The Hopewell culture flourished across the American Midwest for centuries. A network of nations linked by trade routes, its people farmed, settled in villages, and built massive earthworks — mounds of dirt sculpted into geometric shapes.
But about the year 400, the culture began to vanish. Archaeologists have blamed its demise on war, climate change, and other factors. Scientists at the University of Cincinnati recently added another possibility: an exploding comet.
They looked at 11 Hopewell sites in Ohio and two other states. And they found several odd features. One was a layer of charcoal — the result of an extensive fire. That layer contained high concentrations of elements that are rare on Earth but common in comets and asteroids. And the layer also held lots of tiny beads of iron and silicon, which also could have come from space.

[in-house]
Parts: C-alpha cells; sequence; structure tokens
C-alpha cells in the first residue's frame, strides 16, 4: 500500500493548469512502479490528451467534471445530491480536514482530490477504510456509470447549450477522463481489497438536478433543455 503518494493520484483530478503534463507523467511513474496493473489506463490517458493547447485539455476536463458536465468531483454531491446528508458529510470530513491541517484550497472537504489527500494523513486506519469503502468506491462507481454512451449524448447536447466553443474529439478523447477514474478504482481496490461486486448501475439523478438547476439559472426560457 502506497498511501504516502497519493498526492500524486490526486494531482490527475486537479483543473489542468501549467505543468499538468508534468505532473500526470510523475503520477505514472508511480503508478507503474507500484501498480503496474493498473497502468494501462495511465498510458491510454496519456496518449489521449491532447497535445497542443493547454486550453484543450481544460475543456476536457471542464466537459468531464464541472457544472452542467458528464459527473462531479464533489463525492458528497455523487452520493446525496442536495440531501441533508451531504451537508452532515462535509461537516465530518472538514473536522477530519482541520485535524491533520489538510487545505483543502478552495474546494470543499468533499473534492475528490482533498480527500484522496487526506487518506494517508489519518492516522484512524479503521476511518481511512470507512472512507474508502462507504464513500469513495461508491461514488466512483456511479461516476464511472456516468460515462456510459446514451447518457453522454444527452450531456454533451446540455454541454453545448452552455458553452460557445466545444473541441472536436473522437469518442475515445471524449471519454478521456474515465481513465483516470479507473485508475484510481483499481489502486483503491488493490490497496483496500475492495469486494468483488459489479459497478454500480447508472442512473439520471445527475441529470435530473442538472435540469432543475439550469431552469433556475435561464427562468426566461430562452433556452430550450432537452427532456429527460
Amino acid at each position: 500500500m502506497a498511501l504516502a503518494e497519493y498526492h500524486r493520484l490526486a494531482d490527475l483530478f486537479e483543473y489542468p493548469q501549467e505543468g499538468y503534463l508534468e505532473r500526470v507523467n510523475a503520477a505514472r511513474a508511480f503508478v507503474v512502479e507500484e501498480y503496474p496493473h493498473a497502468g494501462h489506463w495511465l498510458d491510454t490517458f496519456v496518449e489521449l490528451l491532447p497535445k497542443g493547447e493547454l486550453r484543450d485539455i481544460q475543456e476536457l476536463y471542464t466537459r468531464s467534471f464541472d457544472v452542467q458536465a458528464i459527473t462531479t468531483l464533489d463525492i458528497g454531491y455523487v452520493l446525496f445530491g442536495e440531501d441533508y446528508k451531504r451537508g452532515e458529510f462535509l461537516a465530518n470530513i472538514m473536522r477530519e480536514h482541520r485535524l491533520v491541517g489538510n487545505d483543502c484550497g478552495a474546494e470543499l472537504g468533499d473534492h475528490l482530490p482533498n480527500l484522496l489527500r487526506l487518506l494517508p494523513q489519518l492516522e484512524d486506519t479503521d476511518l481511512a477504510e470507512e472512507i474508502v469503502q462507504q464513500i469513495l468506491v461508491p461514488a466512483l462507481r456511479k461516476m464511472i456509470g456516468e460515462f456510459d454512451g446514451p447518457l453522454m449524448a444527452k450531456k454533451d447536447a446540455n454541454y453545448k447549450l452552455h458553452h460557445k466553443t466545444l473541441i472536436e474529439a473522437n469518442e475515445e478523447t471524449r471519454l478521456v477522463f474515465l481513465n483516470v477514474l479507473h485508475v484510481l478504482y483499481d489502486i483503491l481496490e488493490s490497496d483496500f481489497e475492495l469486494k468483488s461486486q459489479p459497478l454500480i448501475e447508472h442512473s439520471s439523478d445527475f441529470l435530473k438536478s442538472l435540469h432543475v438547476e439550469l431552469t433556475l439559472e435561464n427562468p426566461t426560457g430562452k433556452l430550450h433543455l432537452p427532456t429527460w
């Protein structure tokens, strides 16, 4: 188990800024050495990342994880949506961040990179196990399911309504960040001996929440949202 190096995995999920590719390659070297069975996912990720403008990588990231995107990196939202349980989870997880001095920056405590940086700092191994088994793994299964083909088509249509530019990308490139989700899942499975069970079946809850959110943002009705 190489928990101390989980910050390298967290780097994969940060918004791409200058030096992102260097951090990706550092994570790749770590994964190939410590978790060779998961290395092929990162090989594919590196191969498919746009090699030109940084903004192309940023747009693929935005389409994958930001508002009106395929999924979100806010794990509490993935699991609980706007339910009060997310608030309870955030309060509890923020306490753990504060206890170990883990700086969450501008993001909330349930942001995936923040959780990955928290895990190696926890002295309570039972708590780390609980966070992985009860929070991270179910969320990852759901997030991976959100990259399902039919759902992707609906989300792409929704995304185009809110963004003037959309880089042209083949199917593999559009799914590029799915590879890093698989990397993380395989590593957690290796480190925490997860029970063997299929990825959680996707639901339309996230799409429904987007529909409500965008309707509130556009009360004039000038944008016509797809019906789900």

The researchers also studied oral histories of descendants of the Hopewell. They found stories of a horned serpent that dropped rocks, a sky panther that could tear down forests, and others.
The team concluded that a comet exploded high in the sky between the years 252 and 383. It started a fire that burned 9,000 square miles of forest, sprinkled meteorites across the landscape, and probably destroyed villages.
The idea needs more study before it can be confirmed. But it suggests that the Hopewell could have been doomed — at least in part — by fire from the sky.
Script by Damond Benningfield